On Monday, SB 726 was given the proverbial green light by Virginia’s Joint Commission on Health Care and will now be headed to the desk of Gov. Ralph Northam (D), where it is anticipated he will sign the bill into law.
An update now: The Virginia Senate has passed the medical marijuana bill 40-0. The bill will now move to Governor Ralph Northam’s desk, who has said he supports expanding the legal use of medical marijuana. https://t.co/2Tao8XDrVs
— WDBJ7 (@WDBJ7) February 5, 2018
The governor, a physician by trade, was an early and vocal advocate of making the state’s medical marijuana program more sympathetic and inclusive.
As Haley's doctor, Ralph knew that access to medical marijuana was one of her best chances at a better life. pic.twitter.com/03WaKSYWLc
— Ralph Northam (@RalphNortham) April 19, 2017
The bill, introduced by Sen. Siobhan Dunnavant (R-12th District), is more commonly referred to as “Let Doctors Decide.”
My legislation to #LetDoctorsDecide just passed the Senate with a 40-Y 0-N vote! I am so excited about helping providers gain access to every possible tool to help decrease their patients' suffering. Read more about this legislation below! https://t.co/9GMqjPWV0G pic.twitter.com/OHutniSS2l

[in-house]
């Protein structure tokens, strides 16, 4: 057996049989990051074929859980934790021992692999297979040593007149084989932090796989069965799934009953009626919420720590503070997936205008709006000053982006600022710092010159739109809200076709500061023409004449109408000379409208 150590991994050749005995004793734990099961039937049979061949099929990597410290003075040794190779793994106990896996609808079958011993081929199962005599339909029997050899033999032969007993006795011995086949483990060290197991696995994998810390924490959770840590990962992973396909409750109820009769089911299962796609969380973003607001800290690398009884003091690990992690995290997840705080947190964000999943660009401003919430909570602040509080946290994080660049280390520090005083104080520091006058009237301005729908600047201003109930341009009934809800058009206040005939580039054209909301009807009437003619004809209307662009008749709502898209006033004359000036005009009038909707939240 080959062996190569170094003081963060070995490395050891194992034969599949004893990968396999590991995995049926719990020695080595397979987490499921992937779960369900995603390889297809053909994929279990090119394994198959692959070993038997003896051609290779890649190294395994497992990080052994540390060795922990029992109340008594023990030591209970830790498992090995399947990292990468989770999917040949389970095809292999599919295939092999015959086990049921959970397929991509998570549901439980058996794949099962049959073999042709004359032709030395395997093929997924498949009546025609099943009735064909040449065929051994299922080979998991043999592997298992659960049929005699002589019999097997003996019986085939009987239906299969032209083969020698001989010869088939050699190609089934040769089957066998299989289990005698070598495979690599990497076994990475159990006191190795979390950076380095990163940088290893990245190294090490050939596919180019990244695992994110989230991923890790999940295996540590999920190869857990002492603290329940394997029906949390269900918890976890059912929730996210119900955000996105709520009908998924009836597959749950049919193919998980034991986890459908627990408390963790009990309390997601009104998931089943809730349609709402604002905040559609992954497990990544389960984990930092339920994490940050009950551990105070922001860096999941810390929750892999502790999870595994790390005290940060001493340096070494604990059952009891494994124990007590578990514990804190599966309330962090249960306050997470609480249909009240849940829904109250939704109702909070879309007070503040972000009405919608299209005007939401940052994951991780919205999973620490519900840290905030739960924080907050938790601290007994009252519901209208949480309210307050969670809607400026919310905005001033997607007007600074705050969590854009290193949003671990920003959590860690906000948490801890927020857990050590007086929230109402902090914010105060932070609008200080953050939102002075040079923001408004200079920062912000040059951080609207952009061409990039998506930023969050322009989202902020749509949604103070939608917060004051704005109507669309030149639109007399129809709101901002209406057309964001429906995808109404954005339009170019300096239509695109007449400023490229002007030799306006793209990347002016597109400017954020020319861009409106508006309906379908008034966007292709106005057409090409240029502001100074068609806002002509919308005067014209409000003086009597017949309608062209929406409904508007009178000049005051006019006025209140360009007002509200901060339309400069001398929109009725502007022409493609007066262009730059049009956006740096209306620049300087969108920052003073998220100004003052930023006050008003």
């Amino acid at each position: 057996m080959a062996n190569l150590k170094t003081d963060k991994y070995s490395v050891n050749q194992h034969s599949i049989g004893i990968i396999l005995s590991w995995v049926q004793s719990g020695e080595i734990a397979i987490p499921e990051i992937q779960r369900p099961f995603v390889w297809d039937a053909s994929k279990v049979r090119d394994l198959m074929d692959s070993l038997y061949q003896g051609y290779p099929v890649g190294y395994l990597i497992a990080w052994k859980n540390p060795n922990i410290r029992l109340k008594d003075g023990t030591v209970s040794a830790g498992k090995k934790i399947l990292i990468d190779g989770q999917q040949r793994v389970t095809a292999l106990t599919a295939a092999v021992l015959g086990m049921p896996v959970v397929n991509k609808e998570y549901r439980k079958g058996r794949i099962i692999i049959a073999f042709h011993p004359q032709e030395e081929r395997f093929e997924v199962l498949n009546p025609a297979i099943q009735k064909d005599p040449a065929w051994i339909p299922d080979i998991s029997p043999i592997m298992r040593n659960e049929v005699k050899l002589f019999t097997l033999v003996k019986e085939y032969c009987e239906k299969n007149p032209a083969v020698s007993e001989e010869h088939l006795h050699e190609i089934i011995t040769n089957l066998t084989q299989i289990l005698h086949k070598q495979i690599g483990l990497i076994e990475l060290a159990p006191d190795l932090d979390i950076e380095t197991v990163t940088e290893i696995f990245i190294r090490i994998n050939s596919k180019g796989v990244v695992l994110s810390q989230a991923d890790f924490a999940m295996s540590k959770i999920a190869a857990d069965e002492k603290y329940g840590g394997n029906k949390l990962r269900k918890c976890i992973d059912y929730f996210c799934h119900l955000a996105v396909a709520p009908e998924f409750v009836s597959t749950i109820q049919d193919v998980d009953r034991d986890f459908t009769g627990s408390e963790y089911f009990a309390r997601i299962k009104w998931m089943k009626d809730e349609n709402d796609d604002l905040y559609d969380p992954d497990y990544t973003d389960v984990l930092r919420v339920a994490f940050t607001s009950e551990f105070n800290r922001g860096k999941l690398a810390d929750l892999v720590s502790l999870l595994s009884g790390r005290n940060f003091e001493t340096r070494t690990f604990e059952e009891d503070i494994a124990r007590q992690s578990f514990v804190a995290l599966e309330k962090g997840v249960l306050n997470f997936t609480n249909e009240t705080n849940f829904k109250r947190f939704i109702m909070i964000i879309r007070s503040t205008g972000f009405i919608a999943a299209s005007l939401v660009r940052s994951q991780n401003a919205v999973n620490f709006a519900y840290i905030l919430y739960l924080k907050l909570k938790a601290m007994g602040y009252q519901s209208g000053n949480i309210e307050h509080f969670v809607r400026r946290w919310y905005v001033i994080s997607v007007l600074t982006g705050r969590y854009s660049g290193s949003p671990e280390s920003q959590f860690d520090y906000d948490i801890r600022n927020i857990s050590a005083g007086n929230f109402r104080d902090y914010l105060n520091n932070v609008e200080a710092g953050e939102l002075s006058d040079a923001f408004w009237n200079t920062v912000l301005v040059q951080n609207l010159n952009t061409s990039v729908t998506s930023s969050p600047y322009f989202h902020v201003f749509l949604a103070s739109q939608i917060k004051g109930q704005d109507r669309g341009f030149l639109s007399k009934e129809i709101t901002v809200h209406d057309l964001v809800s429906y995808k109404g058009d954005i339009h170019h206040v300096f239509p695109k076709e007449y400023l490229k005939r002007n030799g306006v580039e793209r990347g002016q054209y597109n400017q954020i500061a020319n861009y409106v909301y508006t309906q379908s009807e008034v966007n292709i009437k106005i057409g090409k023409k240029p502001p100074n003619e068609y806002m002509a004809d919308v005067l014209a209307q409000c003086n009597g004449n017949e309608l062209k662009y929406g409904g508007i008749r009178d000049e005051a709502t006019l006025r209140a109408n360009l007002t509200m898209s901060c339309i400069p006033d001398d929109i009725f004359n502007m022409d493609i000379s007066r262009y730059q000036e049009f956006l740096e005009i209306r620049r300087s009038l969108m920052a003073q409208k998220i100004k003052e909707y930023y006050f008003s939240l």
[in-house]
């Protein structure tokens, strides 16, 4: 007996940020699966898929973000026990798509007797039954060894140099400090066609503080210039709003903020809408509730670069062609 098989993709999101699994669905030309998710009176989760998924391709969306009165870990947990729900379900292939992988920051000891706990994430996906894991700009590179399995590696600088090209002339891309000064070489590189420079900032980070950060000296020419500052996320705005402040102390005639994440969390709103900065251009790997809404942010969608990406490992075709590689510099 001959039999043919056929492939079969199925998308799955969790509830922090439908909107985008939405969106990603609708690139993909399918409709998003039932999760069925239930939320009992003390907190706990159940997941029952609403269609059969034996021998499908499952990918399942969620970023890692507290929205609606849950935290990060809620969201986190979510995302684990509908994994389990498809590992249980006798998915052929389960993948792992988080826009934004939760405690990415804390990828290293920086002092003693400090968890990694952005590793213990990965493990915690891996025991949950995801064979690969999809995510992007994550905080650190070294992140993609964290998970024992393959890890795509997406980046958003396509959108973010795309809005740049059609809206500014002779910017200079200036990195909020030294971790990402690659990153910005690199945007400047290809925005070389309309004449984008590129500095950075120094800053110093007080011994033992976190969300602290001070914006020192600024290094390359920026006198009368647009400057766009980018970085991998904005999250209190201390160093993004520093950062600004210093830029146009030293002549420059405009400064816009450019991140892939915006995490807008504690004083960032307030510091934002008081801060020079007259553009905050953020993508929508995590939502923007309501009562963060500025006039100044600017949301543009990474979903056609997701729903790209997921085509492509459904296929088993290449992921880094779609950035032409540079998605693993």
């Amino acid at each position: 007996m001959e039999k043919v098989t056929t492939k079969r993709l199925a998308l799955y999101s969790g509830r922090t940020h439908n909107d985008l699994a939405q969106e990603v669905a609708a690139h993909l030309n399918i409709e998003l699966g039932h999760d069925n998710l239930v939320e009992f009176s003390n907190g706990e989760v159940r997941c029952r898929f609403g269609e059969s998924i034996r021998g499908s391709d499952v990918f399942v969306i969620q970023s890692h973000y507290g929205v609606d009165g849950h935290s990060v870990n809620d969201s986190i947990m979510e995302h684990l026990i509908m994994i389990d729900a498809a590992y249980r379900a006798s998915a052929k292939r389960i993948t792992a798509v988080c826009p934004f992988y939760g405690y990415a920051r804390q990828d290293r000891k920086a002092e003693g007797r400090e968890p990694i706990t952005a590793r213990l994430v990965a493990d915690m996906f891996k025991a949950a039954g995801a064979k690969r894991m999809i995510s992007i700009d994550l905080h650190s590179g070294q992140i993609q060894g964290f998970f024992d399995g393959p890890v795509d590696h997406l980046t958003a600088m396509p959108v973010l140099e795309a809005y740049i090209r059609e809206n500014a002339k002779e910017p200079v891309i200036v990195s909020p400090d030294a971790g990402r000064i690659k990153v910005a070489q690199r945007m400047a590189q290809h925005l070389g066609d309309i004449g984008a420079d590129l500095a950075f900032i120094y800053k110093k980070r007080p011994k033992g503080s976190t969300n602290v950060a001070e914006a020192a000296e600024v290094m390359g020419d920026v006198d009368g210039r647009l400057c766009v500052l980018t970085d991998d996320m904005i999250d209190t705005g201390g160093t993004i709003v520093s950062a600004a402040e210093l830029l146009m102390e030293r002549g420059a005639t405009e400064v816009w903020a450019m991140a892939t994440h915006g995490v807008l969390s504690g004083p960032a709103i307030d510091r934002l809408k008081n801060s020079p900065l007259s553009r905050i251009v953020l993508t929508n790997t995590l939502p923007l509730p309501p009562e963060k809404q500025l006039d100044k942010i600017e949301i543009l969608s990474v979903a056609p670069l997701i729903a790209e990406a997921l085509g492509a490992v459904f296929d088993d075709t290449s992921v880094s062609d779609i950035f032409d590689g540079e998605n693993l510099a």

— Siobhan Dunnavant (@Dunnavant4VA) February 5, 2018
A licensed OB/GYN, Sen. Dunnavant regards medical marijuana as a topic best addressed by other doctors – and not politicians. Dunnavant concluded physicians should be “the decision-makers” with regards to medical marijuana. A doctor first and a politician second, Dunnavant views the issue as a matter of physiology and science over politics and procrastination, according to a published report by News Leader.
“We, physicians, are the ones that follow the literature and know which treatments are best for different conditions. The literature on medical cannabis is going to be evolving rapidly now, and because of this, it is not a decision that should be in the hands of the legislature. Instead, it should be with physicians.”
Indeed; in Virginia, the use of medical marijuana is currently only protected by an affirmative defense from prosecution for a small pool of “seriously ill” patients. With the passage of both SB 726 and HB 1251, Virginians suffering from a host of debilitating ailments have moved one step closer to receiving access to medicinal cannabis.
Cover image courtesy of Thomas Hawk